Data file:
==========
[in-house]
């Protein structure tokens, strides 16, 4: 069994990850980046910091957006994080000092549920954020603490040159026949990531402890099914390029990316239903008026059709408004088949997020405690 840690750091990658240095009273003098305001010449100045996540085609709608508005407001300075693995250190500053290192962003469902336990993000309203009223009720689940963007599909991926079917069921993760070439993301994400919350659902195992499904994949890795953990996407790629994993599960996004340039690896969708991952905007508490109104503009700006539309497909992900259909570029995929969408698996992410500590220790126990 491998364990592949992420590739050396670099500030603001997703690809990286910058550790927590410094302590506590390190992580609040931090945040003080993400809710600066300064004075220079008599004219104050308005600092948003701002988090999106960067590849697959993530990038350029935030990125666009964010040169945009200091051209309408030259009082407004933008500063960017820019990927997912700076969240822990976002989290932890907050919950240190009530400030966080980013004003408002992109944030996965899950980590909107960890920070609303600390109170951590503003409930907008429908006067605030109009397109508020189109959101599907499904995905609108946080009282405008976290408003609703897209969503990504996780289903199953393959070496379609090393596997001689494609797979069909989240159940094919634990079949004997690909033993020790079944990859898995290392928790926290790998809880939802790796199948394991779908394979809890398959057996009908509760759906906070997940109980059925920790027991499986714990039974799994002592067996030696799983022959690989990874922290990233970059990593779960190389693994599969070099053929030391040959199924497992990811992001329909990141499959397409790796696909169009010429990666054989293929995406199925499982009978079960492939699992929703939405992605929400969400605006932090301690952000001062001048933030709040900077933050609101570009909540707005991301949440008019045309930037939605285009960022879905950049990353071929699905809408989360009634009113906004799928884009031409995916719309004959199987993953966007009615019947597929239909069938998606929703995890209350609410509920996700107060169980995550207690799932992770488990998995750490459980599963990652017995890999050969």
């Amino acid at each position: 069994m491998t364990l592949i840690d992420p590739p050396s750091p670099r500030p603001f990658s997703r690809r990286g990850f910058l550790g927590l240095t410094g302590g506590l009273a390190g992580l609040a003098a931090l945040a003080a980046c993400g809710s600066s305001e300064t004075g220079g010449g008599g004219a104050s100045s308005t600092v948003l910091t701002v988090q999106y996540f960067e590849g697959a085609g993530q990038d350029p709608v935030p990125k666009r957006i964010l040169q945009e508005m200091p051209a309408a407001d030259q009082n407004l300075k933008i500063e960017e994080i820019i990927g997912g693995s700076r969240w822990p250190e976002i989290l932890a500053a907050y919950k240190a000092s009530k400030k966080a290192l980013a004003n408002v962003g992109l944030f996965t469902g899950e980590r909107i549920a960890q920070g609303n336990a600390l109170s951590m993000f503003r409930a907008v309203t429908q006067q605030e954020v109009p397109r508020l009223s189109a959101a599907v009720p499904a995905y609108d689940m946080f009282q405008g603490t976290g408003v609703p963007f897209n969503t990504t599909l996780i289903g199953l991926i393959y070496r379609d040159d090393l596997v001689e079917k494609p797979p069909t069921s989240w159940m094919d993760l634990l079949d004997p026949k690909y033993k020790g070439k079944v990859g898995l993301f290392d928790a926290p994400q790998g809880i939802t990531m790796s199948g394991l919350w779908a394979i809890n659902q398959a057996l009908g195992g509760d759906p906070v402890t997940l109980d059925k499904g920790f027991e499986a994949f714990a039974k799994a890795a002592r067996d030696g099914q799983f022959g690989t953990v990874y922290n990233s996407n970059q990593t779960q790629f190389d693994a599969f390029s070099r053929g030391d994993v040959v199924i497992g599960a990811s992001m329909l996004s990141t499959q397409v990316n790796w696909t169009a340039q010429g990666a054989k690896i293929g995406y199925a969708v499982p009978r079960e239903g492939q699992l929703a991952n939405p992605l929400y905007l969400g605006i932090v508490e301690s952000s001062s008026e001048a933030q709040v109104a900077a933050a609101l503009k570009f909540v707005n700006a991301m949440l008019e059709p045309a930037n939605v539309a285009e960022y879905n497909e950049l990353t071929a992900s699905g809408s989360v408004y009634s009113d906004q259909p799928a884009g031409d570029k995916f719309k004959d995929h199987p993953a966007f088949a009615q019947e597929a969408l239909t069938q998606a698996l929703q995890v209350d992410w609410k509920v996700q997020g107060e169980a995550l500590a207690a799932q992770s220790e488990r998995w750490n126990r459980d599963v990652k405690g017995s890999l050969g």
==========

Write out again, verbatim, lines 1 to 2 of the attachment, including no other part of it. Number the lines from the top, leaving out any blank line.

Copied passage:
[in-house]
């Protein structure tokens, strides 16, 4: 069994990850980046910091957006994080000092549920954020603490040159026949990531402890099914390029990316239903008026059709408004088949997020405690 840690750091990658240095009273003098305001010449100045996540085609709608508005407001300075693995250190500053290192962003469902336990993000309203009223009720689940963007599909991926079917069921993760070439993301994400919350659902195992499904994949890795953990996407790629994993599960996004340039690896969708991952905007508490109104503009700006539309497909992900259909570029995929969408698996992410500590220790126990 491998364990592949992420590739050396670099500030603001997703690809990286910058550790927590410094302590506590390190992580609040931090945040003080993400809710600066300064004075220079008599004219104050308005600092948003701002988090999106960067590849697959993530990038350029935030990125666009964010040169945009200091051209309408030259009082407004933008500063960017820019990927997912700076969240822990976002989290932890907050919950240190009530400030966080980013004003408002992109944030996965899950980590909107960890920070609303600390109170951590503003409930907008429908006067605030109009397109508020189109959101599907499904995905609108946080009282405008976290408003609703897209969503990504996780289903199953393959070496379609090393596997001689494609797979069909989240159940094919634990079949004997690909033993020790079944990859898995290392928790926290790998809880939802790796199948394991779908394979809890398959057996009908509760759906906070997940109980059925920790027991499986714990039974799994002592067996030696799983022959690989990874922290990233970059990593779960190389693994599969070099053929030391040959199924497992990811992001329909990141499959397409790796696909169009010429990666054989293929995406199925499982009978079960492939699992929703939405992605929400969400605006932090301690952000001062001048933030709040900077933050609101570009909540707005991301949440008019045309930037939605285009960022879905950049990353071929699905809408989360009634009113906004799928884009031409995916719309004959199987993953966007009615019947597929239909069938998606929703995890209350609410509920996700107060169980995550207690799932992770488990998995750490459980599963990652017995890999050969």